The Door to Joy

Suzanne LaGrande
4 min readFeb 27, 2023


Diary of a West Coast Swing Dancer, part 1

I have spent most of my life making plans, obsessively and exhaustively for a life I have not actually lived.

In my late 20s, my first long term relationship ended, I was in graduate school, finishing two graduate programs simultaneously and the center of my world, my sense of security imploded. I dealt with my grief by working, piling work upon work. I didn’t fall apart. I kept moving, faster and faster, as if to outrun the loss.

I lost my home, and with it intimacy and faith in love.I replace it with work. I believed if I achieved, I could feel the emptiness I felt, and one day, if I worked and achieved enough, perhaps, I could regain a sense of being worthy, prove myself, if not lovable, or at the very least, worthy of respect — competent, smart, worthy of respect.

I didn’t feel respected, or loved or welcomed and I thought it was because there was something wrong with me — something I hadn’t done or needed to do to prove myself.

I put my shoulders and whole body into the effort of moving that stone up hill, of jumping through the hoops I was told I needed to jump through and then, on my days off, of putting myself through the paces of the goals I set for myself, all of which involved more work, more effort, more trying.

Even when I did achieve things, I did not feel a sense of satisfaction or accomplishment. There was always more to do, and someone else who had already done it much better, and it seemed to me with much less angst. Or, more likely, they were just naturally more talented and worthy and deserving.

I couldn’t outrun or outwork my grief and the feeling that I had been somehow permanently rejected from the life that other people seemed to be living without having to prove themselves.

Other people had relationships, and were professional accomplished and bought houses and had children and had real lives apart from work.

I stood always on the outside and no amount of effort or planning or proving myself would let me back in.

I became a dweller at the periphery, someone who watched with envy and longing, the lives of others.

I choose to self medicate — supplementing workaholism with sugar and alcohol and a steady diet of self- improvement projects.

But whenever there was a moment, a lull in my obsessive thoughts, an overwhelming grief was right there, waiting.

Therapy didn’t help. I could name it. I understood where it came from. I could anticipate and out analyze every therapist. Talking about it didn’t make it go away.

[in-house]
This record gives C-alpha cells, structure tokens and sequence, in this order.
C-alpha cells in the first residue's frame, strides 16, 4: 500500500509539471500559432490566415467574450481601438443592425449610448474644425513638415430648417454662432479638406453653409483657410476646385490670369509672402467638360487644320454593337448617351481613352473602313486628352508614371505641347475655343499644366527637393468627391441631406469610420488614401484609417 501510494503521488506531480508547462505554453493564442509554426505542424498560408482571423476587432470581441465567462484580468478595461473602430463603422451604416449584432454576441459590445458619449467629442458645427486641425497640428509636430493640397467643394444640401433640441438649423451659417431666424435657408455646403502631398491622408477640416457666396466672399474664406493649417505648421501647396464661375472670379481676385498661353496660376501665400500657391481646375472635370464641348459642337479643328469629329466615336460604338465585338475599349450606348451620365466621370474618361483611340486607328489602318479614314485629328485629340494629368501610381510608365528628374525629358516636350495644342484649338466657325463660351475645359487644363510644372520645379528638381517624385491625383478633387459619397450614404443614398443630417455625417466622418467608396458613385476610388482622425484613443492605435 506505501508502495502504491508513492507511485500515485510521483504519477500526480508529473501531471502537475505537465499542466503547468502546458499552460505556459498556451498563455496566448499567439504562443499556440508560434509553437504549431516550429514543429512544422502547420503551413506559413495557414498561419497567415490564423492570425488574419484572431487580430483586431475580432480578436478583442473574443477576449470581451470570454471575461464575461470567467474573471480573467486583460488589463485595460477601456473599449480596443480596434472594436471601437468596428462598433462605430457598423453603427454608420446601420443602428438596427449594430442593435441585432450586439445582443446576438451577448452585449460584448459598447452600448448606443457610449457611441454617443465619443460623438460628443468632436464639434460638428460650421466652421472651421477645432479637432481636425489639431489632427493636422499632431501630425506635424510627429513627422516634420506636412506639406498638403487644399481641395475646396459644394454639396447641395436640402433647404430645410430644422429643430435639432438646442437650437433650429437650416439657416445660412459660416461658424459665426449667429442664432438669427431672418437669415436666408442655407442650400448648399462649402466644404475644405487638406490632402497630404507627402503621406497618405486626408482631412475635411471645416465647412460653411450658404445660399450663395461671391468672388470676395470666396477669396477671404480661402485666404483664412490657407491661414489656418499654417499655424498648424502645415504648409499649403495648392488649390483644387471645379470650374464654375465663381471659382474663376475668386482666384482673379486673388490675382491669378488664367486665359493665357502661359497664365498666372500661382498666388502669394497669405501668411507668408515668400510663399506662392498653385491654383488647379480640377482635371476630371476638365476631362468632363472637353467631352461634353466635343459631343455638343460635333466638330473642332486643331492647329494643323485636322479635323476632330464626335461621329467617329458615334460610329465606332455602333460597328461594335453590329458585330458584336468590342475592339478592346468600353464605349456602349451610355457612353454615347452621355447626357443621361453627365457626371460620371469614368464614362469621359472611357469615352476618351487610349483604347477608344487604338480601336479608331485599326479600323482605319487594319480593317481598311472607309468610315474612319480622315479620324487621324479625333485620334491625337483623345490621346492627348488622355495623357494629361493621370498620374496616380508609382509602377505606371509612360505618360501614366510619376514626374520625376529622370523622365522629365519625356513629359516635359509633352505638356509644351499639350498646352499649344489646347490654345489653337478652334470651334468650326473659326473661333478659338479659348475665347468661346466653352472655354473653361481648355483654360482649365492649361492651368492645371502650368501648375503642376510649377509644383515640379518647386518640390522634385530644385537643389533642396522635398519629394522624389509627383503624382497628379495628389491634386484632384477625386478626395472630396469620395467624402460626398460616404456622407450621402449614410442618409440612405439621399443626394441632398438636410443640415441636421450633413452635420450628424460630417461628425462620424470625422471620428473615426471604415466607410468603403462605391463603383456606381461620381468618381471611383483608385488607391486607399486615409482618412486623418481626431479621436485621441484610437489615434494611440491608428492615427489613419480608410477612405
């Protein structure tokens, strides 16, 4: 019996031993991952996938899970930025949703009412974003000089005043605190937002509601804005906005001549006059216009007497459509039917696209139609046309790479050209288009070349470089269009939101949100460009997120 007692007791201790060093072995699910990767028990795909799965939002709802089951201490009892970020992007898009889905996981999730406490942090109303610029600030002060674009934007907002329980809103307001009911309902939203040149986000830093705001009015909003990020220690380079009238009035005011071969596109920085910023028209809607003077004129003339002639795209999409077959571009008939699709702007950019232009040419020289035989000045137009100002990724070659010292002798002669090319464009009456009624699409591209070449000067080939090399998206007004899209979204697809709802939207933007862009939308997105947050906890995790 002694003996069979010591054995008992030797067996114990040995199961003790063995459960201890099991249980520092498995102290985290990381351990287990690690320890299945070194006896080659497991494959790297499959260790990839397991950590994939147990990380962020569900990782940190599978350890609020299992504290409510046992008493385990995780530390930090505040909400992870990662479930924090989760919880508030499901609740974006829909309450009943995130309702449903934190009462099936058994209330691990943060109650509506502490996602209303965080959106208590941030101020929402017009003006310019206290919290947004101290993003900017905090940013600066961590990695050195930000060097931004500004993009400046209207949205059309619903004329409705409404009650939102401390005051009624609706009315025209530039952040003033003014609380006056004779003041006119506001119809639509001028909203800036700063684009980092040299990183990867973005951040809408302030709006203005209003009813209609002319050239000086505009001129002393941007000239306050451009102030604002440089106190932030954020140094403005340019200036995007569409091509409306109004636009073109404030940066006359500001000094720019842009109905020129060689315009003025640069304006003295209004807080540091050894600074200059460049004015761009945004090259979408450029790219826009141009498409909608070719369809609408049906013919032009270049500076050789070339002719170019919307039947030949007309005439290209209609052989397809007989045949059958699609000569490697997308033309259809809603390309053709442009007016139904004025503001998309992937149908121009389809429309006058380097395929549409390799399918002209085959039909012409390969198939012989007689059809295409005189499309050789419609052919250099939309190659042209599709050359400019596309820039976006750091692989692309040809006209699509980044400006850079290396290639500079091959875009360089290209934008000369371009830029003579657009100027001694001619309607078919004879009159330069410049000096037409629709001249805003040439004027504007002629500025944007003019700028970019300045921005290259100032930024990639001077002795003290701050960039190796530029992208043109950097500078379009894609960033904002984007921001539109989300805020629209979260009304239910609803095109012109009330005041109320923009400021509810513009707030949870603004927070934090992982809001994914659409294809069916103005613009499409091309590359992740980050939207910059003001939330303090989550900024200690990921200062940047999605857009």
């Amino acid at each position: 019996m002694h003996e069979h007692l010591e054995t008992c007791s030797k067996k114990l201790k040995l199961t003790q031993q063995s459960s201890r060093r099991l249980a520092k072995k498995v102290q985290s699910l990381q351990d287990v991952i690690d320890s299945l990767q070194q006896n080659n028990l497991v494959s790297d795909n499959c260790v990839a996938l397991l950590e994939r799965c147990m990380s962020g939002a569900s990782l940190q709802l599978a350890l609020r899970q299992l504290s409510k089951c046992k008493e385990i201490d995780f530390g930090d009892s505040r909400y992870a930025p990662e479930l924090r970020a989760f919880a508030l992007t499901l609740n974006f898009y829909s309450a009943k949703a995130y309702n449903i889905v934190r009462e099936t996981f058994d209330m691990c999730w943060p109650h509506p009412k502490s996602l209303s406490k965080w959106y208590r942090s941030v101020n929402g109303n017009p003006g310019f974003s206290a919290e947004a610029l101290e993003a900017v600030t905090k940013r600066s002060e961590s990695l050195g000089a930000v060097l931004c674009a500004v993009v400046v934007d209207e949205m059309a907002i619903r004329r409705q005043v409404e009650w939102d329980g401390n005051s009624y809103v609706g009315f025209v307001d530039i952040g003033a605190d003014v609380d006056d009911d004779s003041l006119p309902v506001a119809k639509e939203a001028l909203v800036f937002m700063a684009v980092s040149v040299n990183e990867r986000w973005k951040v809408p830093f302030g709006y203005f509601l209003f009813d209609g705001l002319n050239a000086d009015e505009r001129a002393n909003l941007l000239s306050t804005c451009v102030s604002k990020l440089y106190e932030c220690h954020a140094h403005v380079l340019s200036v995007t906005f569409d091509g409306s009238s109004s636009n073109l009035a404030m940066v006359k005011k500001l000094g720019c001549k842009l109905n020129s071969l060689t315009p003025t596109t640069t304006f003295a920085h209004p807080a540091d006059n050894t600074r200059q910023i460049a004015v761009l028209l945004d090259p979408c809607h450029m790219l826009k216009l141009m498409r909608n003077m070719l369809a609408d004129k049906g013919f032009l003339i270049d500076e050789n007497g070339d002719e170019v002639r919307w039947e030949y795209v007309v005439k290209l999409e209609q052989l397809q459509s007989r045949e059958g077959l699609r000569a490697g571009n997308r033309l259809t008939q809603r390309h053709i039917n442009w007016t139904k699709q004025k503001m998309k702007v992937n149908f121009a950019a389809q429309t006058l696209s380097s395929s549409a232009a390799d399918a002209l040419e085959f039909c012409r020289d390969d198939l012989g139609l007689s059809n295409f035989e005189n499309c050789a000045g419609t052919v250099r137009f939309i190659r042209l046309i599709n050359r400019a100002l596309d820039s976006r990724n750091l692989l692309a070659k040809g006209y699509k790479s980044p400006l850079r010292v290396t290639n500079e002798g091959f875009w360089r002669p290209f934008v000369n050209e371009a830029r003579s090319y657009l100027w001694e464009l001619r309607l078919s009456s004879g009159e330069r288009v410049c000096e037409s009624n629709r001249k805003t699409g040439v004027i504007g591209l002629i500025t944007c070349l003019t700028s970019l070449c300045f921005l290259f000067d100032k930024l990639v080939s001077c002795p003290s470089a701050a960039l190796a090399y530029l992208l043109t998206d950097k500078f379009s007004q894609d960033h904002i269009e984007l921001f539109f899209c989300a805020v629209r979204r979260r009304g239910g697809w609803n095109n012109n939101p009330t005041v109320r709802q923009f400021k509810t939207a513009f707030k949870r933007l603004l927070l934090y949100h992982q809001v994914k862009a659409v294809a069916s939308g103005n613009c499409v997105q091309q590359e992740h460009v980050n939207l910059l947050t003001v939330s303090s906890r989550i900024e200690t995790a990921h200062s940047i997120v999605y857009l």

I couldn’t work harder enough. I made plans but no amount of thinking and analysis lead me back through the door to my heart. A place some people call home.

There were, of course, moments of happiness.

I remembered the bright purple tree lined streets and the smell of Jacaranda trees in the spring day in Jacaranda.

I remembered the dusty marble stairs dented the middle, and the polished wooden banister of the staircase I clutched as I made my way up to my first painting class.

I remember the sounds of laughter and snatches of salsa, tang of a lime in the cool coronas we sipped inside brown paper bags on the soft summer grass knoll over looking Inwood Park.

None of these moments had anything to do with what I thought would make me happy, and none of them had anything to do with what I was striving to accomplish.

In these tiny moments I was present, felt truly alive and in my body.

All these years I’d been trying to get to joy through my mind.

But the path to get there was through my body.

In the fall I went with friends to a country line dance but found myself drawn into a room where they were teaching West Coast Swing.

There was something about the style — improvisational, playful, and sexy, completely connected, bodies flirting, as if engaged in a delicious witty conversation.

. I saw in each pair of dancers a sense of discovery, of exploration and pleasure. Technique was clearly present but was not the end. I noticed that what made a dancer skilled was what they inspired in their partner and what their partner allowed them in turn to express.

This year, I thought what if, instead of making plans, I showed up, as I am, without knowing what I doing, and let my body lead me, teach me, how to be present, show me the way back to joy.

What have you found that brings you a visceral experience of joy?

P.S. Here’s the multimedia version:



Suzanne LaGrande

Writer, artist, radio prodcer, host of the Imaginary Possible: Personal stories, expert insights, AI-inspired satirical shorts.